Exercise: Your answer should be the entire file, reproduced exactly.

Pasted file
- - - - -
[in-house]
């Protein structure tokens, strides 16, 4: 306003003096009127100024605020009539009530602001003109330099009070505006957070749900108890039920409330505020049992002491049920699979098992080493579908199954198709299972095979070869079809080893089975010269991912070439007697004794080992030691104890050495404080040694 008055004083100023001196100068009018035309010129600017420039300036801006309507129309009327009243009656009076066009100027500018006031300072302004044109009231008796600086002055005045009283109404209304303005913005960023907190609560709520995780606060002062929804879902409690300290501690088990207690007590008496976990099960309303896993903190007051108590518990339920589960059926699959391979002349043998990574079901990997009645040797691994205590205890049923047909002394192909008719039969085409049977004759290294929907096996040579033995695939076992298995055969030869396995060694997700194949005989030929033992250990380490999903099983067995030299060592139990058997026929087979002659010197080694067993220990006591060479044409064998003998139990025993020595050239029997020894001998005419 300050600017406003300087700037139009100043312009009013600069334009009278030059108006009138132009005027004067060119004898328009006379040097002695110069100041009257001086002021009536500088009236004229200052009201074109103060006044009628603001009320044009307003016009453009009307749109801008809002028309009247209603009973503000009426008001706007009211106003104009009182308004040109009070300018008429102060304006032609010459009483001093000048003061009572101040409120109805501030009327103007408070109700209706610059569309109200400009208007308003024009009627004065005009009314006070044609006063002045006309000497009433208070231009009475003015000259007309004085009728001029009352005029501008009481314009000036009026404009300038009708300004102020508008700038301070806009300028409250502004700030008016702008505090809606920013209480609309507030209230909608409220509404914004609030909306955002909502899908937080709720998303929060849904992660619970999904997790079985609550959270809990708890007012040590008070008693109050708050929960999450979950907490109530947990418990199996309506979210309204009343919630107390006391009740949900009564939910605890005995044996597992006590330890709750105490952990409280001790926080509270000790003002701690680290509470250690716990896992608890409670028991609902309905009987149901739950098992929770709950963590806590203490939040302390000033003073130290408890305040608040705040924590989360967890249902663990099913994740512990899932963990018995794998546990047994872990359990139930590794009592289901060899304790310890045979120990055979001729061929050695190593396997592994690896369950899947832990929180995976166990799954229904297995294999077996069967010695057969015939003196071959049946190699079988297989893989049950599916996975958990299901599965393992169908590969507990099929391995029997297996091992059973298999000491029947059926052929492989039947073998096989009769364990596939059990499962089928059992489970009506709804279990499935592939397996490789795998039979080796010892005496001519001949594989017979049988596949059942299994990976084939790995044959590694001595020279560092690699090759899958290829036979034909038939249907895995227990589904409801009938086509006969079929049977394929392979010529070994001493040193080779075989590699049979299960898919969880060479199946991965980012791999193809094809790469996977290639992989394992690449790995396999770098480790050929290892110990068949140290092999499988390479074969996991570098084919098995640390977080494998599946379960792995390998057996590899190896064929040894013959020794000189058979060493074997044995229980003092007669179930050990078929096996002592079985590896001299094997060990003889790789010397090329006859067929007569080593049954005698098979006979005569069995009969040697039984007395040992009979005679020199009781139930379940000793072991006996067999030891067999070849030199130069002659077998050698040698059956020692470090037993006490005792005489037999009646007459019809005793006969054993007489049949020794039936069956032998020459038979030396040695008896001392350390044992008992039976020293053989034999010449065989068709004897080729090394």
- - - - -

[in-house]
């Protein structure tokens, strides 16, 4: 306003003096009127100024605020009539009530602001003109330099009070505006957070749900108890039920409330505020049992002491049920699979098992080493579908199954198709299972095979070869079809080893089975010269991912070439007697004794080992030691104890050495404080040694 008055004083100023001196100068009018035309010129600017420039300036801006309507129309009327009243009656009076066009100027500018006031300072302004044109009231008796600086002055005045009283109404209304303005913005960023907190609560709520995780606060002062929804879902409690300290501690088990207690007590008496976990099960309303896993903190007051108590518990339920589960059926699959391979002349043998990574079901990997009645040797691994205590205890049923047909002394192909008719039969085409049977004759290294929907096996040579033995695939076992298995055969030869396995060694997700194949005989030929033992250990380490999903099983067995030299060592139990058997026929087979002659010197080694067993220990006591060479044409064998003998139990025993020595050239029997020894001998005419 300050600017406003300087700037139009100043312009009013600069334009009278030059108006009138132009005027004067060119004898328009006379040097002695110069100041009257001086002021009536500088009236004229200052009201074109103060006044009628603001009320044009307003016009453009009307749109801008809002028309009247209603009973503000009426008001706007009211106003104009009182308004040109009070300018008429102060304006032609010459009483001093000048003061009572101040409120109805501030009327103007408070109700209706610059569309109200400009208007308003024009009627004065005009009314006070044609006063002045006309000497009433208070231009009475003015000259007309004085009728001029009352005029501008009481314009000036009026404009300038009708300004102020508008700038301070806009300028409250502004700030008016702008505090809606920013209480609309507030209230909608409220509404914004609030909306955002909502899908937080709720998303929060849904992660619970999904997790079985609550959270809990708890007012040590008070008693109050708050929960999450979950907490109530947990418990199996309506979210309204009343919630107390006391009740949900009564939910605890005995044996597992006590330890709750105490952990409280001790926080509270000790003002701690680290509470250690716990896992608890409670028991609902309905009987149901739950098992929770709950963590806590203490939040302390000033003073130290408890305040608040705040924590989360967890249902663990099913994740512990899932963990018995794998546990047994872990359990139930590794009592289901060899304790310890045979120990055979001729061929050695190593396997592994690896369950899947832990929180995976166990799954229904297995294999077996069967010695057969015939003196071959049946190699079988297989893989049950599916996975958990299901599965393992169908590969507990099929391995029997297996091992059973298999000491029947059926052929492989039947073998096989009769364990596939059990499962089928059992489970009506709804279990499935592939397996490789795998039979080796010892005496001519001949594989017979049988596949059942299994990976084939790995044959590694001595020279560092690699090759899958290829036979034909038939249907895995227990589904409801009938086509006969079929049977394929392979010529070994001493040193080779075989590699049979299960898919969880060479199946991965980012791999193809094809790469996977290639992989394992690449790995396999770098480790050929290892110990068949140290092999499988390479074969996991570098084919098995640390977080494998599946379960792995390998057996590899190896064929040894013959020794000189058979060493074997044995229980003092007669179930050990078929096996002592079985590896001299094997060990003889790789010397090329006859067929007569080593049954005698098979006979005569069995009969040697039984007395040992009979005679020199009781139930379940000793072991006996067999030891067999070849030199130069002659077998050698040698059956020692470090037993006490005792005489037999009646007459019809005793006969054993007489049949020794039936069956032998020459038979030396040695008896001392350390044992008992039976020293053989034999010449065989068709004897080729090394």